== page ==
The Old Print Shop

Whig Mass Meeting on Boston Common, Sept. 19th 1844. : Return of the Procession. : Respectfully inscribed to Clay Club No. 1, Boston.

  • ARTIST: Joshua Sheldon

  • PUBLISHER: Thayer & Co's Lithography, Boston.

  • MEDIUM: Two-color lithograph,

    DATE: 1844.

  • EDITION SIZE: Image size 12 5/16 x 21 1/8" (31.2 x 53.7 cm).

  • DESCRIPTION: This scene, after a painting by the landscape artist, Joshua Sheldon, Jr., depicts a rally just prior to the 1844 Presidential election. <br><br> The Whig Party was formally organized in 1834 to oppose “King Andrew” Jackson who had broken the National Republican Party with his election in 1828 and again in 1832. The Whigs took the position that Congress should have more power than the President and favored both protectionism and a national banking system. In 1836 they ran three candidates for President, Daniel Webster, Hugh L. White, and William Henry Harrison. This was an attempt to throw the election into the House of Representatives, but it was unsuccessful as Andrew Jackson’s Vice President, Martin Van Buren, was elected the eighth President. In 1840 the Whigs rallied behind William Henry Harrison who became the ninth President. In 1844 they nominated the popular Henry Clay, but Democrat James K. Polk won the election. The Whig Party dissolved over the slavery issue in 1854. Although that same year, the Republican Party emerged from its ashes. <br><br> Whig Henry Clay (1777-1852) was a skilled politician and orator. He was elected in 1811 to the House of Representatives for the state of Kentucky and served there through 1825, including three non-consecutive terms as Speaker of the House. He later served as Secretary of State under John Quincy Adams and as a Senator from Kentucky. He ran unsuccessfully for the presidency in 1824, 1832, and 1844.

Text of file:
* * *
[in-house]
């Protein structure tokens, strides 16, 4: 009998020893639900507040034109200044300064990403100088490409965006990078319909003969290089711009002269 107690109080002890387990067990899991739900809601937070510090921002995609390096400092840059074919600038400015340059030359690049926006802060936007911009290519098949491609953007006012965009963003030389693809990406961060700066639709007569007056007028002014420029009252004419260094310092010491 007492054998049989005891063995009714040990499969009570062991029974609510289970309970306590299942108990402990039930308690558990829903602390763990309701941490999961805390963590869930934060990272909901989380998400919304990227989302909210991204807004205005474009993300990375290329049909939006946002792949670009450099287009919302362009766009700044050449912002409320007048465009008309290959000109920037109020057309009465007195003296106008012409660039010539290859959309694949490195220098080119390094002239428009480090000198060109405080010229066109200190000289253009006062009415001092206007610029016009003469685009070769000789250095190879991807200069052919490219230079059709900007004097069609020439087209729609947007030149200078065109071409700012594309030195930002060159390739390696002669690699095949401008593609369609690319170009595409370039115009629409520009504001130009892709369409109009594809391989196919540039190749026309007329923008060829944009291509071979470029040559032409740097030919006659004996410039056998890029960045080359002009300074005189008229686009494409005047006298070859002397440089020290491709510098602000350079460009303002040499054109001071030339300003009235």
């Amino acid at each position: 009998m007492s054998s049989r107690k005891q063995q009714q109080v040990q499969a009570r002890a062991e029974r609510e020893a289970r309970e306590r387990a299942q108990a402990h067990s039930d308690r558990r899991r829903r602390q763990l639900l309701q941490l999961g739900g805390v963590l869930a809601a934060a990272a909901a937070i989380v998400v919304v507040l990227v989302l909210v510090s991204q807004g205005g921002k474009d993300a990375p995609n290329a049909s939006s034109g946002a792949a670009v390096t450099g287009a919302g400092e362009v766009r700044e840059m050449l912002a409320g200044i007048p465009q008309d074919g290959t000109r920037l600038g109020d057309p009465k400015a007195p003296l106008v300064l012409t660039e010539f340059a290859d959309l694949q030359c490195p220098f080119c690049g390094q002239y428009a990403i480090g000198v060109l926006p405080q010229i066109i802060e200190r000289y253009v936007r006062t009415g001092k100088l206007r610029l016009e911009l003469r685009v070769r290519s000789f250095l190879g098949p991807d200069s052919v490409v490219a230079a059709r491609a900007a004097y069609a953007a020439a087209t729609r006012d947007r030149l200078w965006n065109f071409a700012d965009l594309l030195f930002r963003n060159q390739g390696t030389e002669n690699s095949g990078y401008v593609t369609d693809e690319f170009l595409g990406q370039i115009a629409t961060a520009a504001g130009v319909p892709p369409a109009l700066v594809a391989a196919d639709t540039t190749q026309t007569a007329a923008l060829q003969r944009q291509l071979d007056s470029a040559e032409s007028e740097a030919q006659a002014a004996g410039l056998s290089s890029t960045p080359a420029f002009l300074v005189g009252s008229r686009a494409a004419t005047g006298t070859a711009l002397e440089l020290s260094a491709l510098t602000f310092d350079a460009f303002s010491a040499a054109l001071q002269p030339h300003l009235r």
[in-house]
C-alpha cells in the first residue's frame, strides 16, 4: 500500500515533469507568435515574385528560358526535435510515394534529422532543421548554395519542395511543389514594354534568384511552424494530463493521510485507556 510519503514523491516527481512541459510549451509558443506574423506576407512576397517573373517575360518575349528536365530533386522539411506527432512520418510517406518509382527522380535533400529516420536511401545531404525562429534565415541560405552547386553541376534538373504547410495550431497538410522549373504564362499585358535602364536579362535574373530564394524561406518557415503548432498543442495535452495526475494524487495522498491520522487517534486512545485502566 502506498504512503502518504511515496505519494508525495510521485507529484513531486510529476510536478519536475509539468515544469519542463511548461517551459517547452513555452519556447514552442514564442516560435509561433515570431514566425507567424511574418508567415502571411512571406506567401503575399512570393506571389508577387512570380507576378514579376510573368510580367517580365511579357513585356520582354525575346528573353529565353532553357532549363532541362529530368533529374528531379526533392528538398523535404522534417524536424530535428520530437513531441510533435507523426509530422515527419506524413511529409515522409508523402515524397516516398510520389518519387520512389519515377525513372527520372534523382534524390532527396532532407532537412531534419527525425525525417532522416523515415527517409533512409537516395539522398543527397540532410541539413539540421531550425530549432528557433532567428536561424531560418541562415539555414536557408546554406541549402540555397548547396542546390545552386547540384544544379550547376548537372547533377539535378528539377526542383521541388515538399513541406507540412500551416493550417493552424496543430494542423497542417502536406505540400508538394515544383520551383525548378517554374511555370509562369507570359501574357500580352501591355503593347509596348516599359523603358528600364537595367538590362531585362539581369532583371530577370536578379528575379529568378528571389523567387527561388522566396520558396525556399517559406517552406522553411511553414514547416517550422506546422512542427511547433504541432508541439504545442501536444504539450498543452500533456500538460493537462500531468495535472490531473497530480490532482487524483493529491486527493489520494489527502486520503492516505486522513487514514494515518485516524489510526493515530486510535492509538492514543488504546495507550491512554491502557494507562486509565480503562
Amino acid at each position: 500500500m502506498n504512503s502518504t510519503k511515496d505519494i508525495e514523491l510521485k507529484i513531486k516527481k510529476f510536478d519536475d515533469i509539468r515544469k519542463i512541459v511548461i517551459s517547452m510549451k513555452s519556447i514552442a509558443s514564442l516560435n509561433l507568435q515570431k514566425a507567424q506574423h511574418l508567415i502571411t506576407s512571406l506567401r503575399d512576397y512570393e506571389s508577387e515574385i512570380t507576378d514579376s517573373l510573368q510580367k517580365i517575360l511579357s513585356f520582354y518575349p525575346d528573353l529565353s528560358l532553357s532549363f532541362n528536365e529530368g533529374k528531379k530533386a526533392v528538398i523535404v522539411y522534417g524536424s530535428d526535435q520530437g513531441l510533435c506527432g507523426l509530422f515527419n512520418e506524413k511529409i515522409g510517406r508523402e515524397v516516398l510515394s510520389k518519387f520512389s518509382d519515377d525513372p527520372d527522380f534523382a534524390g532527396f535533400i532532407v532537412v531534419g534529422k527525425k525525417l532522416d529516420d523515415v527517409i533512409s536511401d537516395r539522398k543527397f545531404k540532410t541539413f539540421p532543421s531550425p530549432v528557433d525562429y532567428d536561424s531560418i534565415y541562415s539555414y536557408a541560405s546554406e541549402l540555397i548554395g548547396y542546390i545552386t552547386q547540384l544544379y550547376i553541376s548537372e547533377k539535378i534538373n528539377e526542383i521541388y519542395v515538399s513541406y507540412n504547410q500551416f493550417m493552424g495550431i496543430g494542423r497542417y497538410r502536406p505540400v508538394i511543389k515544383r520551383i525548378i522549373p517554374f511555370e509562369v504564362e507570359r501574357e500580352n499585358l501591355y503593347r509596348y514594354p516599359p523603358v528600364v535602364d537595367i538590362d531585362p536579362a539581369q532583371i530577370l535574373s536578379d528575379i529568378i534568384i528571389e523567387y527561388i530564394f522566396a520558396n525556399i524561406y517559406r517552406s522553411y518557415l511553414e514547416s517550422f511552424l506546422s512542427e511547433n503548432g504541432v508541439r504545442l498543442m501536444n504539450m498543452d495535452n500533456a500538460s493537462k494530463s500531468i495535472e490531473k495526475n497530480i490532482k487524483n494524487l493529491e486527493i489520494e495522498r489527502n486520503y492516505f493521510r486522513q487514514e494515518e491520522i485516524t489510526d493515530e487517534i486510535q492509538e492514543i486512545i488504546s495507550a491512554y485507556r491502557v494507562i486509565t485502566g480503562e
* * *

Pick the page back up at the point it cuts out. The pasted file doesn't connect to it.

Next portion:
• CONDITION: Good condition, narrow margins.


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